Sacramento Reflections

I am, in fact, back from my trip to Sacramento.  Not that you could tell from my blogging output, or lack thereof.

I usually manage to get a post or three done while I am on the road.  Something about being alone in a hotel room with my laptop, a high speed connection, and no distractions.  But, for a variety of reasons, I was nearly post-less last week, and haven’t done any better since I’ve been home.  I’ve missed it, and will do better.  

A few Sacramento reflections:

The highlight of my week was a side trip to Oakland that I took on Thursday night.  Oakland, you say?  Of all of the places that I could have visited in California, why Oakland?  The answer is that is where my brother Brian lives. 

While I would not have forgiven myself if I had spent a week within 100 miles of Brian and had not made an effort to see him, I honestly did not feel like making the trip. Thursday had been a long day near the end of a long week, and what I really wanted to do was go for a run, get some dinner, and crash. Instead, I gassed up the rental car, chugged some caffeine, and headed southwest to Oakland.

After surviving an 80-mile journey that featured my introduction to Bay area rush hour traffic (including the idiotic California custom known as motorcycle lane splitting and a uniquely California traffic report that warned motorists of a guy who had stopped his car on the freeway, taken off his shirt, and was running wildly through traffic), I finally made it to Brian’s place.  He and his girlfriend are living in an industrial part of town (I assume that there are non-industrial parts of Oakland, although I didn’t see any) in a warehouse building that is being converted into funky apartments.  Lots of space for him to rehearse, which he enjoys.  

We had a good visit.  We went down to Berkley (and now I have a better idea why they call it “Beserkley”) and had sushi for supper.  After I managed to put all thoughts of hook-baiting out of my mind, it was actually quite good.  I brought Brian up to speed on the latest goings-on of his East Coast Fan Club (his nieces and nephew), and was able to get a better sense of what he’s up to than I’ve had for a while.  We have chosen different paths in life, but I’ve come to realize that it’s OK.  Brian is happy, does no harm, and spreads goodwill wherever he can.  That’s more than most can say.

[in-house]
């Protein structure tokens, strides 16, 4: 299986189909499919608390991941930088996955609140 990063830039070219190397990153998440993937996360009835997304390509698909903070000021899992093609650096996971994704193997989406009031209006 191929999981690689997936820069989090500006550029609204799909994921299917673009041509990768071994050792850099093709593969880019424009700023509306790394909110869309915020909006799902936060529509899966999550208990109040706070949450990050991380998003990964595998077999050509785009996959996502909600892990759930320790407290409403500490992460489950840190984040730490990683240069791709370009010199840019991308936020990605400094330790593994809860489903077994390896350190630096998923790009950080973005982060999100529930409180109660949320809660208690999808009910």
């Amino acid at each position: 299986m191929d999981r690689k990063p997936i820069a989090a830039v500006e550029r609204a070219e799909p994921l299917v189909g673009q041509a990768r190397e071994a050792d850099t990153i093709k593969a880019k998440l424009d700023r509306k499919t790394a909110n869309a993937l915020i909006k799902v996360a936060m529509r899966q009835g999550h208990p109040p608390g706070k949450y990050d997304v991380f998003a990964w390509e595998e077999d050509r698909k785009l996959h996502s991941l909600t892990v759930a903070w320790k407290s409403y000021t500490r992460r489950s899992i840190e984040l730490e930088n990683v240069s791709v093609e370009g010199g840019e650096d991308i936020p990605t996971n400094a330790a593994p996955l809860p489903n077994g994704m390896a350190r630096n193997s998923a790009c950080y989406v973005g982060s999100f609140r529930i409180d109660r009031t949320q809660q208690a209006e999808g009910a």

As I said, my visit with Brian was the highlight of my week.  I had a couple of 6-mile runs along the American River Parkway that were good workouts, but not the scenic jaunts that I had hoped for. Things were looking good as I veered off of the asphalt walkway onto one of the many inviting singletrack trails leading off into the woods, but after running into one homeless person’s campsite after another, I concluded that the trails weren’t exactly runner-friendly. I have a soft spot in my heart for homeless people as a result of my involvement with the PACEM ministry, but I wasn’t comfortable getting up close and personal with these guys in the woods. It’s one thing hosting homeless men as guests in your church, and quite another to run through their living room without an invitation – even if their living room is a hidden clearing in a public park. So, it was back to the asphalt paths for me.

What else? Oh yes, work – the reason I was there in the first place. Apart from one missed meeting where my customer had sent me an Outlook appointment that saved as 3 hours later on my calendar due to the time zone differential (so she was expecting me at 11:00 a.m. while my calendar told me it was a 2:00 p.m. meeting), my appointments went well, on the whole. People are people, even if they don’t share your accent.

So there it is. A rather disjointed post, but at least I’m back in the saddle. More to follow.  


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